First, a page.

The Writing Sparrow Episode 2: My Experience with Burnout and How to Avoid It

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Hello, and welcome to The Writing Sparrow podcast. I’m Sarina Langer, and this podcast is all about writing, publishing and marketing your book. You can find transcripts on my website at sarinalanger.com. Let’s get started!


Hi friends and sparrows, and welcome to Episode Two. Today is the 21st of September 2020, and today, I’d like to start by talking about burnout – what it is, how to avoid it, and how to recover should you push yourself too hard after all.


So, the reason I’d like to start with burnout instead of, say, how to write your book is because your mental health matters maybe the most in this endeavour, and because we need to be more open about mental health in general. So I wanted to start with the one thing that you maybe need to look after the most if you want to write and publish your book and not completely defeat yourself in the process.


Before we start I just want to say that I’m not a therapist, I’m not a licenced mental health professional or any health professional in any way. But I can share my own experience with you and hope that it helps you stay as far away from burning out as possible. If you’ve ever burned out before, you know just how unpleasant this is, and if you haven’t, I can tell you what I’ve gone through.


So, I have burned out three times… say, two and a half. The first time, I just I sat down one morning at my desk to write, I had the book open, and I just stared at it for maybe 15, 20 minutes. And I just, it was almost like I’d forgotten how words worked, if that makes sense. I just I felt so tired at the same time. But I’d also been struggling to sleep, and I thought that’s why I was tired. So, I thought I just sit on the bed for just a minute, maybe I nap, and I’ll feel better after and I’ll be able to get the words out. And instead, I couldn’t get back up again. It was really bad. I even took time off. I called my boss and said sorry, I can’t come in, I physically can’t move anymore, it’s weird. She knew what was going on, so that was really helpful. But it took me… it took me a couple of days to recover and get back to myself again.


But then this year around April, I burned out really, really, really badly. And the really annoying thing about that is that 1) it had been coming for a while, for roughly a year in the making, but also I knew that I was burning out. And for some reason some part of my brain just went, ‘it’s fine, you can totally push past this, it’ll be okay’. And it was not okay at all. I took about… god, you know what, I think I took about two months to recover again. And even after that, I couldn’t just get back into my normal routine like I had been before the burnout. So even though I was mostly feeling like myself again, if I overdid it one day – and that didn’t take much, by the way, I’m not talking about working for like 20 hours one day, I mean just sitting down to write for two hours straight. I could just feel myself draining again. So I still had to take it easy for a little while.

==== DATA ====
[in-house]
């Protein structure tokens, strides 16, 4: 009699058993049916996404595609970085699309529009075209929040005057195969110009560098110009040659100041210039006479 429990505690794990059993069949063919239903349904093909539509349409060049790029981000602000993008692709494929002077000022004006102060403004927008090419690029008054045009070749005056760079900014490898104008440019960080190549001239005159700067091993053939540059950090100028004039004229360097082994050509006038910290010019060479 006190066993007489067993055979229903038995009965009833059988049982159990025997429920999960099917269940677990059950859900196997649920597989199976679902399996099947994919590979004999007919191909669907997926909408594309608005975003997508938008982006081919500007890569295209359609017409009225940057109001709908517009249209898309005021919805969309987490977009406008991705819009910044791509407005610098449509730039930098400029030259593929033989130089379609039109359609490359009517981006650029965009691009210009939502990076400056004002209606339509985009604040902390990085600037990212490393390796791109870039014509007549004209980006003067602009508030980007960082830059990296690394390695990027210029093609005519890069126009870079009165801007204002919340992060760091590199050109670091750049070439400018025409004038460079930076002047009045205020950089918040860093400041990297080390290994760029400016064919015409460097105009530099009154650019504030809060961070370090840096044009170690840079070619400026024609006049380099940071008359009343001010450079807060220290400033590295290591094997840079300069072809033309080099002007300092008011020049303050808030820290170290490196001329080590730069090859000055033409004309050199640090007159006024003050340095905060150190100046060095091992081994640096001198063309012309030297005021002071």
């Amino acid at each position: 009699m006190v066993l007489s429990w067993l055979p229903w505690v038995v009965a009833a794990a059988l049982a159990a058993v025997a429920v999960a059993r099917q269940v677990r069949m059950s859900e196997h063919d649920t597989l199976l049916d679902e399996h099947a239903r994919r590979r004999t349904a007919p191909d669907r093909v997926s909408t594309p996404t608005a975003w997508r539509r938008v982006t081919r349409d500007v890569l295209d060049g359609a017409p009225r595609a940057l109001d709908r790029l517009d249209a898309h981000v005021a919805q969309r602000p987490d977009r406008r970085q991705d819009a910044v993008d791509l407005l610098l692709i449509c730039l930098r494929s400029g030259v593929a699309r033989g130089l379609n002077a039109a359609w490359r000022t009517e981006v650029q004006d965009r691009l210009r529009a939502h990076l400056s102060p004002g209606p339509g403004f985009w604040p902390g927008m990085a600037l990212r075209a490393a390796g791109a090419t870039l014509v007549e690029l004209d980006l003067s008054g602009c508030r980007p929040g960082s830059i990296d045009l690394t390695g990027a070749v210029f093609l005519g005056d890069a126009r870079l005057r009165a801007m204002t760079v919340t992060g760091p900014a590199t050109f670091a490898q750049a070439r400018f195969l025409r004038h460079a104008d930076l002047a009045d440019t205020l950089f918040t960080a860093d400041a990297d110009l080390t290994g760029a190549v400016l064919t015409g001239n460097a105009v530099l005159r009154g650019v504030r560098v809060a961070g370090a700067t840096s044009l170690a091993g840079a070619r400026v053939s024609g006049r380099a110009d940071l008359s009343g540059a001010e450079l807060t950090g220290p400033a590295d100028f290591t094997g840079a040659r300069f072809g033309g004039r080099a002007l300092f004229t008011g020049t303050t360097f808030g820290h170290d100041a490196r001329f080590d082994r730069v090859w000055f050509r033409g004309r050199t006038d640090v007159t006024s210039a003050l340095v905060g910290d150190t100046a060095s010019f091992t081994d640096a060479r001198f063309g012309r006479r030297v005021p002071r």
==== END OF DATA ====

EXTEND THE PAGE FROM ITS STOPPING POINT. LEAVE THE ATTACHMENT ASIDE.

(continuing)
The things that started this one… As I said, it’d been coming for a little while, for about a year. Last year, I was working from home full time, I’d quit my day job to be a full time author and editor because I actually really like editing. Some people find that weird, I really enjoy it. But it’s also a really, really difficult thing to make work when you’re relying on it for income. And I’ve done the stupid thing of basically just completely overdoing it. I took on too many things at once. And then there were a few other things besides that as well like worrying about money, for example. So ultimately, around April this year, everything just… it just completely overflowed. And I just I physically couldn’t do any more. Like, I had the book that I was supposed to be working on open on my laptop, I sat in front of it, and just thinking about just cutting one more word from it… I could feel my energy just go. So I sat down on my sofa in my little home office and I called my mom because I thought, you know, just talking to someone I love is going to help a little bit at least. And I think I just started crying on the phone to her. So I think that’s when I knew that I had to stop. My body and my mind had literally forced me into a position where I had to take a break. And I really don’t want that to happen to you, because it was not pleasant at all. As I said, it took me about two months to recover again, and even then it wasn’t ideal.